“We’re in the time of a pandemic and that sort of undermines all the public health measures in place,” said Dr. Anna Banerji, an infectious disease and global health specialist at the University of Toronto.

“The States are having 100 deaths a day due to the pandemic and it’s completely out of control. So to have Canadians go down there for leisure purposes in the middle of a pandemic, it seems to be very unethical and I think that Air Canada really needs to look at what they’re doing.”

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Air Canada defended its telephone line message in a statement to Global News and said even though government restrictions have caused a “virtual industry shutdown,” the airline has kept up basic operations and that activities like family reunification fall under the classification of leisure travel.

“This has made it possible to ship necessary cargo (including PPE, vital medical goods, essential machinery for business and perishable foods), repatriate Canadians abroad and facilitate required business travel and family reunifications (which are classed as leisure travel),” wrote Peter Fitzpatrick, spokesperson for the airline, in an email.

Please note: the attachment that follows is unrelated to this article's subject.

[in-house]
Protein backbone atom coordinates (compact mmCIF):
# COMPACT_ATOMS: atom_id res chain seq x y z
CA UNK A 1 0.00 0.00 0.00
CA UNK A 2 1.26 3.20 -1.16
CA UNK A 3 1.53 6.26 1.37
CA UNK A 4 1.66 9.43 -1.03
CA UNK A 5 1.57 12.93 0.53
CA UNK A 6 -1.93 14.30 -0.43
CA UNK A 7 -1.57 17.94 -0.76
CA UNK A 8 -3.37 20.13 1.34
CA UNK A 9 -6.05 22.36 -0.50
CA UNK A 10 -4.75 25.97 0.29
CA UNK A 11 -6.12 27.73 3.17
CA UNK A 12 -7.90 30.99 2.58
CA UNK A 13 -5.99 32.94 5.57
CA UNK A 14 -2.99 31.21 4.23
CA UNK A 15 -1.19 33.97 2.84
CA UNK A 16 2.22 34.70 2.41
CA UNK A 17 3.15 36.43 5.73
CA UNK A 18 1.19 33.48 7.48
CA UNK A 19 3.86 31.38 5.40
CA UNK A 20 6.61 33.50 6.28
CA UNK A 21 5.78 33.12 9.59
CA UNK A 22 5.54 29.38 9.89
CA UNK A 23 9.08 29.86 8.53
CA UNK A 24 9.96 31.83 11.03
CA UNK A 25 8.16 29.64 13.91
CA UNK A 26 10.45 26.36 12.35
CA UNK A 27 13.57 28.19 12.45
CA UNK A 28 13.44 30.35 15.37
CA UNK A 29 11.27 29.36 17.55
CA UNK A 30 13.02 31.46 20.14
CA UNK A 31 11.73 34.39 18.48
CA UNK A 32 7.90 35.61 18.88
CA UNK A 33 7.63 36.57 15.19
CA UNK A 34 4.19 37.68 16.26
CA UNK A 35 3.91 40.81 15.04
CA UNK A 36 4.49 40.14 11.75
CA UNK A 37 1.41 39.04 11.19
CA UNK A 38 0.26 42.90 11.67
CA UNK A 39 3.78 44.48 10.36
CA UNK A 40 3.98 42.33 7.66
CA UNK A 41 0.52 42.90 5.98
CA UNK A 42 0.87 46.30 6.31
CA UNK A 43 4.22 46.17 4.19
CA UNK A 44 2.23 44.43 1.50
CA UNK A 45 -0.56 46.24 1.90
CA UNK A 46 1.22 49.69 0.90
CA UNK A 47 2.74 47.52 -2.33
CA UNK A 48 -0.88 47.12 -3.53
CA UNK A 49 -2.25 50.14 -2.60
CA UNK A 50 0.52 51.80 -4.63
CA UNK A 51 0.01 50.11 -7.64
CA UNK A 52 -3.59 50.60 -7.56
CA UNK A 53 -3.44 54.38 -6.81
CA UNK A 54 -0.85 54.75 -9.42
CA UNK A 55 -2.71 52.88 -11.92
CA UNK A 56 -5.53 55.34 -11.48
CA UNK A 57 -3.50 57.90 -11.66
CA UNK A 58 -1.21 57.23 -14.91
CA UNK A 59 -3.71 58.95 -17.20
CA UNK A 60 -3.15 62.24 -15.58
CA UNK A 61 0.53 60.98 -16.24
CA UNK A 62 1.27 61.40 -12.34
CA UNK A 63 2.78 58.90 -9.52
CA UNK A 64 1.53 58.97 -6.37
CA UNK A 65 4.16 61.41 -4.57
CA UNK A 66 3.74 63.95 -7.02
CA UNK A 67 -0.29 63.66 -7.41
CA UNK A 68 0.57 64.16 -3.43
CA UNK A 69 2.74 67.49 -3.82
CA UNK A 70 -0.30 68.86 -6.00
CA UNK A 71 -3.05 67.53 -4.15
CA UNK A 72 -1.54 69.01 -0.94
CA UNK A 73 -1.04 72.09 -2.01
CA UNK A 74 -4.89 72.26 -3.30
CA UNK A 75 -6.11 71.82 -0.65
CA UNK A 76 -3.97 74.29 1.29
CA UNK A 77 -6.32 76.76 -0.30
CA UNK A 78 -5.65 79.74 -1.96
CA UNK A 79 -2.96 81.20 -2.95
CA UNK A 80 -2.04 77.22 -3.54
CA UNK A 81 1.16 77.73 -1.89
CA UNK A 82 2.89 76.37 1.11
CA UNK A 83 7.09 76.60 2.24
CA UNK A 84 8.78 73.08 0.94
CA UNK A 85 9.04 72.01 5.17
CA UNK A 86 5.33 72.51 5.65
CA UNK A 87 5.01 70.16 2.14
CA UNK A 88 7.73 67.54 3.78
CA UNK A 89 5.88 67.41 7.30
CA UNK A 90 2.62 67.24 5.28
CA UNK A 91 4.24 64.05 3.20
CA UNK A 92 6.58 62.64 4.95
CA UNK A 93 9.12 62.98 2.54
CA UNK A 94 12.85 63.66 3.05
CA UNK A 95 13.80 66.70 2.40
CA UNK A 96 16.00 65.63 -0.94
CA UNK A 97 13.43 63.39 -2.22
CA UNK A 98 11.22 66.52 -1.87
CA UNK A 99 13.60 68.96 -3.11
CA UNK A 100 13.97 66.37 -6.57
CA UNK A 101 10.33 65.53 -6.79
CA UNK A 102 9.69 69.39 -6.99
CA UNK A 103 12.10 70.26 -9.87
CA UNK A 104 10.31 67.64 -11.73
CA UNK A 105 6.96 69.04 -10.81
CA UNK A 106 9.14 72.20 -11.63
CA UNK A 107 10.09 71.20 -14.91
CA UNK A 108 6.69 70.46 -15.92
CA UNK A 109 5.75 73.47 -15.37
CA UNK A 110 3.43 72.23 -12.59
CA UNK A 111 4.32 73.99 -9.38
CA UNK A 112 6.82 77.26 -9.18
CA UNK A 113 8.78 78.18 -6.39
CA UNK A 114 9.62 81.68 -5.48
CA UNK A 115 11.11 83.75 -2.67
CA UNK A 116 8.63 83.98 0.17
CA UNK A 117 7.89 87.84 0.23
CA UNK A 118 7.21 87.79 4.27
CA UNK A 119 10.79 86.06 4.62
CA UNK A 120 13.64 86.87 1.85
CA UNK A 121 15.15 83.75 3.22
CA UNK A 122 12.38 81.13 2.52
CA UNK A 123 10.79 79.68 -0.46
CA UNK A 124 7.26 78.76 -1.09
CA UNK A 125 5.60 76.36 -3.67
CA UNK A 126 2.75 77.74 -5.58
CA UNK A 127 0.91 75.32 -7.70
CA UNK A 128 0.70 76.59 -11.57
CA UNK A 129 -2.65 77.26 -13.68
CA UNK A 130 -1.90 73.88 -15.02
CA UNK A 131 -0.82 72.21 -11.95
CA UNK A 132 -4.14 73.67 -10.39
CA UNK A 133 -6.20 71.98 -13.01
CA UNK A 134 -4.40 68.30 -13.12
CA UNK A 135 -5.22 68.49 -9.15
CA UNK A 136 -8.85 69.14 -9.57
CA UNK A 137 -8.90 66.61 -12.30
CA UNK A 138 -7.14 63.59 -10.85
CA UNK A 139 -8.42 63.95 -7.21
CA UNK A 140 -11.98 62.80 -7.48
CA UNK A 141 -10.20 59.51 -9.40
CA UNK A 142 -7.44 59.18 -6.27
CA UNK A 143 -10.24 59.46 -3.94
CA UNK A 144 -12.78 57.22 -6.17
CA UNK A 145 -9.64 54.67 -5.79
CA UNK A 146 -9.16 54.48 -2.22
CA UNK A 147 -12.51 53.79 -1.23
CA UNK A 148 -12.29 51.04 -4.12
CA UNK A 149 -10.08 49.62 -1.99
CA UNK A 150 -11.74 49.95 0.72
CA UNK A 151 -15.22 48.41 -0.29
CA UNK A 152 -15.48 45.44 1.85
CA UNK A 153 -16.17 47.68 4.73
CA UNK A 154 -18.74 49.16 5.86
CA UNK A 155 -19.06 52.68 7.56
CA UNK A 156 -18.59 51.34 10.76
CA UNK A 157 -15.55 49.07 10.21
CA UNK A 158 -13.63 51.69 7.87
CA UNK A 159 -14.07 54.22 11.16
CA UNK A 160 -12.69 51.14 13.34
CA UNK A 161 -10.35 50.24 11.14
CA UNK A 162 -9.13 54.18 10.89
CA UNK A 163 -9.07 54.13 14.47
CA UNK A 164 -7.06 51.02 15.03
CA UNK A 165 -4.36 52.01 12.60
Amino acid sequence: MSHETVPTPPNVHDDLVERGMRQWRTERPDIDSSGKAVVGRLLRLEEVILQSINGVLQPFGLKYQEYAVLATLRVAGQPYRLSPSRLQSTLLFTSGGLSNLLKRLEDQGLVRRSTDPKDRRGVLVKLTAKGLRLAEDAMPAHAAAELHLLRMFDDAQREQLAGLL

The Canadian government does not define non-essential travel and instead states that “it is up to the individual to decide what constitutes ‘non-essential travel,’ based on family or business requirements, knowledge of a country or region, and other factors.”

“Recognizing the importance of these services, government regulations for transborder travel specifically make allowances for people to fly between Canada and the U.S.”